Staphylococcus aureus is a major human pathogen responsible for numerous chronic and relapsing infections. These infections often do not respond to treatment, leading to approximately 20,000 annual deaths in the US alone. Paradoxically, during in vitro susceptibility testing, isolates from these infections frequently exhibit full sensitivity to administered antibiotics, suggesting that environmental factors present in the host may influence S. aureus antibiotic susceptibility. Understanding how these factors control antibiotic susceptibility will improve the resolution of recalcitrant S. aureus infection, and slow the evolution of resistance. We have previously shown that extrinsic stressors within the host including exposure to reactive oxygen species (ROS) produced by the host innate immune system inadvertently render subpopulations of S. aureus tolerant to antibiotic killing by suppressing S. aureus metabolic activity. However, ROS exposure cannot fully account for the tolerant state of S. aureus in vivo, suggesting that other unidentified factors present within the host reduce antibiotic efficacy against S. aureus. Here we propose that the host immune protein calprotectin induces an antibiotic tolerant state in S. aureus by starving the pathogen of zinc. Zinc is an essential cofactor required for the activity of numerous bacterial metalloenzymes that carry out the major host processes. Zinc- starved populations of S. aureus demonstrate significantly reduced rates of DNA synthesis, transcription, and translation, and these processes represent the primary targets of bactericidal antibiotic action. Host-mediated zinc sequestration may therefore inadvertently render S. aureus tolerant to antibiotic killing by reducing the activity of major antibiotic targets. Overall, we hypothesize that zinc limitation induces an antibiotic tolerant state in S. aureus during infection and that altering zinc availability through diet or immune modulation will influence antibiotic efficacy within the host.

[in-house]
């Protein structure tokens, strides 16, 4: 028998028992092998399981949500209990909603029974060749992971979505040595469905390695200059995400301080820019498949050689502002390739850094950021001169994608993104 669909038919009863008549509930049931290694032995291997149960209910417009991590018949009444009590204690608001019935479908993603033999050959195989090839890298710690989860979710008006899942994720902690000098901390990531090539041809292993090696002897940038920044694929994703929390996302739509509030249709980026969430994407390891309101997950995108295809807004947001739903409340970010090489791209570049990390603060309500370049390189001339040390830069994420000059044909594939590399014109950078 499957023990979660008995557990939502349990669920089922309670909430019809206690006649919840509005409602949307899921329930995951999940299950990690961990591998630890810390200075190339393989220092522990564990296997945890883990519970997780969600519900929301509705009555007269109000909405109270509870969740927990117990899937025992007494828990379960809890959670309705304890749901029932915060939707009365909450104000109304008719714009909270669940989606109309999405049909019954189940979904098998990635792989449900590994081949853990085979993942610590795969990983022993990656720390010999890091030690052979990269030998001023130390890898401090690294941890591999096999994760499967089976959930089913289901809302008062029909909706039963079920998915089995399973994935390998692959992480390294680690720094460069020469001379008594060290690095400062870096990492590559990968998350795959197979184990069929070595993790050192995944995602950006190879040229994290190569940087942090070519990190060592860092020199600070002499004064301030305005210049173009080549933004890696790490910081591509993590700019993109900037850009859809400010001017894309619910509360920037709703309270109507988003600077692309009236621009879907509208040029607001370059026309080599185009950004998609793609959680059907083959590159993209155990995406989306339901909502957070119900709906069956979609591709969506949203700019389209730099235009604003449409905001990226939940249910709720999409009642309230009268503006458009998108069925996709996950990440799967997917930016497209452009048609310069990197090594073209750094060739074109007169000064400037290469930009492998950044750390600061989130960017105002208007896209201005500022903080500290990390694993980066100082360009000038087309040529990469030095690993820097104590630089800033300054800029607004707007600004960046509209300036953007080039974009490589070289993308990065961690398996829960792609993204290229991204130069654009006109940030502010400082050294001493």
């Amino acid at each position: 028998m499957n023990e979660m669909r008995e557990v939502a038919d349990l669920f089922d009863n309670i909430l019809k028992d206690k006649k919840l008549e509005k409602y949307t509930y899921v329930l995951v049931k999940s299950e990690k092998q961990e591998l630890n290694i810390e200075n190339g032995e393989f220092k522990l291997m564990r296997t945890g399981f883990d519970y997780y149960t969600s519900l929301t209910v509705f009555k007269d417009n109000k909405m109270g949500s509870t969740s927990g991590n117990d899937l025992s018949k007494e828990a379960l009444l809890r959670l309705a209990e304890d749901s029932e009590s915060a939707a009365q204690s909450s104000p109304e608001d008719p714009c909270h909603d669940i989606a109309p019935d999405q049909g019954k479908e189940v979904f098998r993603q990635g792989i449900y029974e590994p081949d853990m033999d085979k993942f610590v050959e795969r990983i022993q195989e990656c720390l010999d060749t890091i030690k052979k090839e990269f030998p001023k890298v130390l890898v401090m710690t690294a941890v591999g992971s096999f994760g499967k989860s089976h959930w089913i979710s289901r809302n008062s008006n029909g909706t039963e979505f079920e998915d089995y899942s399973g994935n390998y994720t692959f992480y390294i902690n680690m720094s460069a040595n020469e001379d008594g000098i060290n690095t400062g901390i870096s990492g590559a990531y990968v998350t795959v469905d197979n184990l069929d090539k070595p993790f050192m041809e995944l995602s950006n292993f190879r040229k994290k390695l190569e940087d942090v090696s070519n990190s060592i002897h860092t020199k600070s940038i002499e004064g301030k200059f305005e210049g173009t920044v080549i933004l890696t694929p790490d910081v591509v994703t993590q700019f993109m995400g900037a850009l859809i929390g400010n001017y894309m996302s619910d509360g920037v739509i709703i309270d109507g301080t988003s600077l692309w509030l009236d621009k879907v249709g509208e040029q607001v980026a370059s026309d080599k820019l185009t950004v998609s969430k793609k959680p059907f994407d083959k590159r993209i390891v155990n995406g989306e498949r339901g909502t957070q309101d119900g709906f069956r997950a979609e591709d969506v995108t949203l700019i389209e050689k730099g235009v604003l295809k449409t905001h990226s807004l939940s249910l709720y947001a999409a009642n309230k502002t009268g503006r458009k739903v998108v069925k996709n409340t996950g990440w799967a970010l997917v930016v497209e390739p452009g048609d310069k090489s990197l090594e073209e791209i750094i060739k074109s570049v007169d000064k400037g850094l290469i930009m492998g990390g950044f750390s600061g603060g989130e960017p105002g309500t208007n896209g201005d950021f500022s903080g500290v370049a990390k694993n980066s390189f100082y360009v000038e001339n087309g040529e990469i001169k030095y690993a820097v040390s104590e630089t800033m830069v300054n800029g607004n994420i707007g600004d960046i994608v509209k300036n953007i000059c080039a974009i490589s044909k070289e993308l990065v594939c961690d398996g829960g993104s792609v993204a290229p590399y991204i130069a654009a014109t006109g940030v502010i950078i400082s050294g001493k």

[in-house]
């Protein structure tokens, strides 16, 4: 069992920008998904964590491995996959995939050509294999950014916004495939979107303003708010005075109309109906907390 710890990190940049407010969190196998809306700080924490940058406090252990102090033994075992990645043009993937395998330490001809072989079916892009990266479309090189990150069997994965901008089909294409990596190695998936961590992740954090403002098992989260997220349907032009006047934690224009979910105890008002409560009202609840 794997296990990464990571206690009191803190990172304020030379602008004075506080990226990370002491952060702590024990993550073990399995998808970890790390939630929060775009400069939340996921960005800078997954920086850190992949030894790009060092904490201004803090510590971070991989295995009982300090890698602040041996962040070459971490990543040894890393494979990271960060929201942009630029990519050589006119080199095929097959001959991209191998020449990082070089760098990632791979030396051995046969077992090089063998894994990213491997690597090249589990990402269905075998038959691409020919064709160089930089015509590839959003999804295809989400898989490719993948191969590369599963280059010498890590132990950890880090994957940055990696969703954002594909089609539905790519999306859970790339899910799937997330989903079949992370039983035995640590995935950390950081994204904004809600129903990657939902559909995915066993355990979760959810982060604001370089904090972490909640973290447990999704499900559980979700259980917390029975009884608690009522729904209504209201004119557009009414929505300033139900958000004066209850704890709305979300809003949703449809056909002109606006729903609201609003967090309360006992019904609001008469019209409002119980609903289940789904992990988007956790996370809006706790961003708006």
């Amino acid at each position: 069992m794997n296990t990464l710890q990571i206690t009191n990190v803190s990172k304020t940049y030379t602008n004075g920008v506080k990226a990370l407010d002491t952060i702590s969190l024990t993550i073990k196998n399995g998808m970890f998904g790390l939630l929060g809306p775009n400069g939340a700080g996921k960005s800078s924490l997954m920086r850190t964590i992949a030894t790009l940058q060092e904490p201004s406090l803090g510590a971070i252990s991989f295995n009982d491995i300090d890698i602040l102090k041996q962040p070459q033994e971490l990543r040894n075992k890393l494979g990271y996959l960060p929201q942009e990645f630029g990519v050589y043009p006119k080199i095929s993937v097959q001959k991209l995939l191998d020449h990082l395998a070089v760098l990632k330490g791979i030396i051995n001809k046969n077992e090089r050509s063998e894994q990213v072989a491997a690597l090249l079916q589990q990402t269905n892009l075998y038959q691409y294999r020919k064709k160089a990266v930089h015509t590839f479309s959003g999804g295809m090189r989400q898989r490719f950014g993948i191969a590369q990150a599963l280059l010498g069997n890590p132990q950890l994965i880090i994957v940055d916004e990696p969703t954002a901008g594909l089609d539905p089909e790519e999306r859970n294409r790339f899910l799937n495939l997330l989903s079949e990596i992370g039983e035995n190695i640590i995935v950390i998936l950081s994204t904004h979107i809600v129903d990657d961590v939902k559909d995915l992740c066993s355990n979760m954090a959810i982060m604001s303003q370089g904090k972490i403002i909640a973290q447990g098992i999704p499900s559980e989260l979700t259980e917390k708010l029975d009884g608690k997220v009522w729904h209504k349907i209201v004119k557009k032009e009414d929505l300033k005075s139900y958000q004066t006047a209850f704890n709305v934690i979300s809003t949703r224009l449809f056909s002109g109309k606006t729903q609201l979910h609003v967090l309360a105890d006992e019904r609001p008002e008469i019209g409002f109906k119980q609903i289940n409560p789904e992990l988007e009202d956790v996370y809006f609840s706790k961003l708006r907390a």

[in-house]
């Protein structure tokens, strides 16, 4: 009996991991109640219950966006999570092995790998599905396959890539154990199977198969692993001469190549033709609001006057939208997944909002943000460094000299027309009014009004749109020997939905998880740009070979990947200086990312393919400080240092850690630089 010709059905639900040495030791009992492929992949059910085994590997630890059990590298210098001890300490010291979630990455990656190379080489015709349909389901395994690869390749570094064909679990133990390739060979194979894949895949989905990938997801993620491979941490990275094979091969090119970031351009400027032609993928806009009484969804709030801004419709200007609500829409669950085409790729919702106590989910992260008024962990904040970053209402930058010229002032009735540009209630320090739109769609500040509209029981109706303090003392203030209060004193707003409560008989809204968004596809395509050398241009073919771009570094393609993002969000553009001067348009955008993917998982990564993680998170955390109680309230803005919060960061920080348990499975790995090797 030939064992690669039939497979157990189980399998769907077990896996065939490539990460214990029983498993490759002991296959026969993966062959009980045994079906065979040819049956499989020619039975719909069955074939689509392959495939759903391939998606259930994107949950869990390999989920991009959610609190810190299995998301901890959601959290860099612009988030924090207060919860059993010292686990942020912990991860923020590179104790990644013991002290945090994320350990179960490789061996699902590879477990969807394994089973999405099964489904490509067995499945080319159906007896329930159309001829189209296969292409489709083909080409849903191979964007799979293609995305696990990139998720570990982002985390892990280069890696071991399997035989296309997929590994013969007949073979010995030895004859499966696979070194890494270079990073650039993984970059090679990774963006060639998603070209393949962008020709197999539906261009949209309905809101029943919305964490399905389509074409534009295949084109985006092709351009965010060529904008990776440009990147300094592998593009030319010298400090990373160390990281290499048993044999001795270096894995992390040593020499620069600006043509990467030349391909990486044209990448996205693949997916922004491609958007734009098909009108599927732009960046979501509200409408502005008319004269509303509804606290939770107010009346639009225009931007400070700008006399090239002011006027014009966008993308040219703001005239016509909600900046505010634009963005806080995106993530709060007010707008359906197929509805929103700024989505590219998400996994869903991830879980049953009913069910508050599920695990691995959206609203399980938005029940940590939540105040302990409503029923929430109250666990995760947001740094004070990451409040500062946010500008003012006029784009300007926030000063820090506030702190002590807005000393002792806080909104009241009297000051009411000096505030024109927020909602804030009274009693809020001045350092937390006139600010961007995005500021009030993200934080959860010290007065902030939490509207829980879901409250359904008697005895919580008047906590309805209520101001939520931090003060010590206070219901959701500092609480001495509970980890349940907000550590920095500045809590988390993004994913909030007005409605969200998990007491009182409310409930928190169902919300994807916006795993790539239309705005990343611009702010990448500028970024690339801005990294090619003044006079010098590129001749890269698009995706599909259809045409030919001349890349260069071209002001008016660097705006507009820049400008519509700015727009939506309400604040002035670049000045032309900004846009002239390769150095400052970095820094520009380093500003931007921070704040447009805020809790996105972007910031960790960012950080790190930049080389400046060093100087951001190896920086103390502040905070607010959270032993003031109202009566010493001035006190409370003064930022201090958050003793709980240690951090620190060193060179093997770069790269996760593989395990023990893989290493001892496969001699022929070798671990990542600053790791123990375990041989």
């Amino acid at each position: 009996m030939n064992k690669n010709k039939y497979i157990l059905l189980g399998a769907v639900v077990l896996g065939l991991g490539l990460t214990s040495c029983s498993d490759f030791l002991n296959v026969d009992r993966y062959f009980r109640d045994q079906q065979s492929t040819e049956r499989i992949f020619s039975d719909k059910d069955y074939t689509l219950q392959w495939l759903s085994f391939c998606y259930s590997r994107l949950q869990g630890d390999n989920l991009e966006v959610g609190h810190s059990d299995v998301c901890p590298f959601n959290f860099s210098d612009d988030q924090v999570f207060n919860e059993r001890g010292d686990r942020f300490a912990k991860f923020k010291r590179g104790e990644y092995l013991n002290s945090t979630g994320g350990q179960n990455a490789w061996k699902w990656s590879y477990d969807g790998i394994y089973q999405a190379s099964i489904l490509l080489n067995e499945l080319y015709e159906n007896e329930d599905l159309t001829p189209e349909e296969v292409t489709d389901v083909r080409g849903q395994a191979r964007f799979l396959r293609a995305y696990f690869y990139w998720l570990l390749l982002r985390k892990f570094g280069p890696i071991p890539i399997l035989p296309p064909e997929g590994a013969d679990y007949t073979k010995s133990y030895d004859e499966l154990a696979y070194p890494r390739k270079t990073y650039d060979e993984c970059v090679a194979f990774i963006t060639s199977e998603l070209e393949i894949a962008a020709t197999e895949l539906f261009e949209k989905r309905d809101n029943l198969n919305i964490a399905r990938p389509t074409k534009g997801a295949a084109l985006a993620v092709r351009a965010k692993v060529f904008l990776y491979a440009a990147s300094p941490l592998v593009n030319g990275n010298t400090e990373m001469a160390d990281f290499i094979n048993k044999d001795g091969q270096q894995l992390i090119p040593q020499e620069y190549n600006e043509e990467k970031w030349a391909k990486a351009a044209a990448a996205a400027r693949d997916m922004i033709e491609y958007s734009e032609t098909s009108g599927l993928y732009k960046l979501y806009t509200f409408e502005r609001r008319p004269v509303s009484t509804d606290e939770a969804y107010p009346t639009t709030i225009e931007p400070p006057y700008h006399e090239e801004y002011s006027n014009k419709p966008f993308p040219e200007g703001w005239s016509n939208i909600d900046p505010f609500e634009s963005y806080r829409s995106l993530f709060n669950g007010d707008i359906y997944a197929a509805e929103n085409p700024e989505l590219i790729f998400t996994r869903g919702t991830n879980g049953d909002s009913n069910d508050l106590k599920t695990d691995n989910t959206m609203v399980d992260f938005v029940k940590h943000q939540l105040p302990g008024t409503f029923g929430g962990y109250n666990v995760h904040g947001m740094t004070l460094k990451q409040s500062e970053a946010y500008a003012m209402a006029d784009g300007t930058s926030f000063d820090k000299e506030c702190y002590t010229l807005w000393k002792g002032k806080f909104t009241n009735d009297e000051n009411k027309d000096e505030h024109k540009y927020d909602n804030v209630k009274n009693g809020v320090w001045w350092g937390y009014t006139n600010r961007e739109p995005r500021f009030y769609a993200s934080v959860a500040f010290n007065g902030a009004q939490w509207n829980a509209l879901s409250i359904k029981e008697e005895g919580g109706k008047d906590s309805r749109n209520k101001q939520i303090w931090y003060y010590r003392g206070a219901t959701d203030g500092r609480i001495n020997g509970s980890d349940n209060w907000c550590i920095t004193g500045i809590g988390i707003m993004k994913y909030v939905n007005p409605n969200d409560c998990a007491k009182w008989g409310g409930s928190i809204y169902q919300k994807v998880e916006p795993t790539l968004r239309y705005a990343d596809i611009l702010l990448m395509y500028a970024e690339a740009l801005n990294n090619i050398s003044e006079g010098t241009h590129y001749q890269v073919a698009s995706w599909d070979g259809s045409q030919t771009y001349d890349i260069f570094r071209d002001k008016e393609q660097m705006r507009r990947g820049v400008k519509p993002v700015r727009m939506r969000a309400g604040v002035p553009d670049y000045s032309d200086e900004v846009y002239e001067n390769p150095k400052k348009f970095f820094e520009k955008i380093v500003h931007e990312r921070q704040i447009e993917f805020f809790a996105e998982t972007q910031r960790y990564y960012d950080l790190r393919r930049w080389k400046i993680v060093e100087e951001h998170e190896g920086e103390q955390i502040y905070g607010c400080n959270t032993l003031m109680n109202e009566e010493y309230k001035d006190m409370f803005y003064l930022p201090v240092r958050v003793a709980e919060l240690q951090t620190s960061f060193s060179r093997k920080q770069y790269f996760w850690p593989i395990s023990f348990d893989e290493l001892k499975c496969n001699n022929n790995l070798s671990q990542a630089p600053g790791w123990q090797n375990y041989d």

In AIM1 we will probe the role of target inactivation in driving S. aureus antibiotic tolerance by directly reducing global DNA replication and translation rates, and measuring the impact on S. aureus antibiotic susceptibility. We will then assess the contribution of host-mediated zinc sequestration in inducing this phenotype.
In AIM2 we will move into a mouse model of S. aureus sepsis to assess the relevance of altering physiological zinc availability (through diet or genetic manipulation) to enhance or suppress antibiotic efficacy against S. aureus. In all, we expect that our findings will help improve our understanding of SA antibiotic susceptibility, and elucidate how such knowledge can be exploited to resolve currently unresolvable infections.
Staphylococcus aureus antibiotic treatment failure represents a significant burden to global public health that cannot be explained by resistance alone. Instead, environmental factors including interaction with the host immune system can transform S. aureus susceptibility to antibiotic killing. Here we propose to elucidate how host-mediated zinc starvation can drive S. aureus antibiotic tolerance in order to perpetuate treatment failure, and to further investigate how this hurdle can be overcome to resolve recalcitrant infection.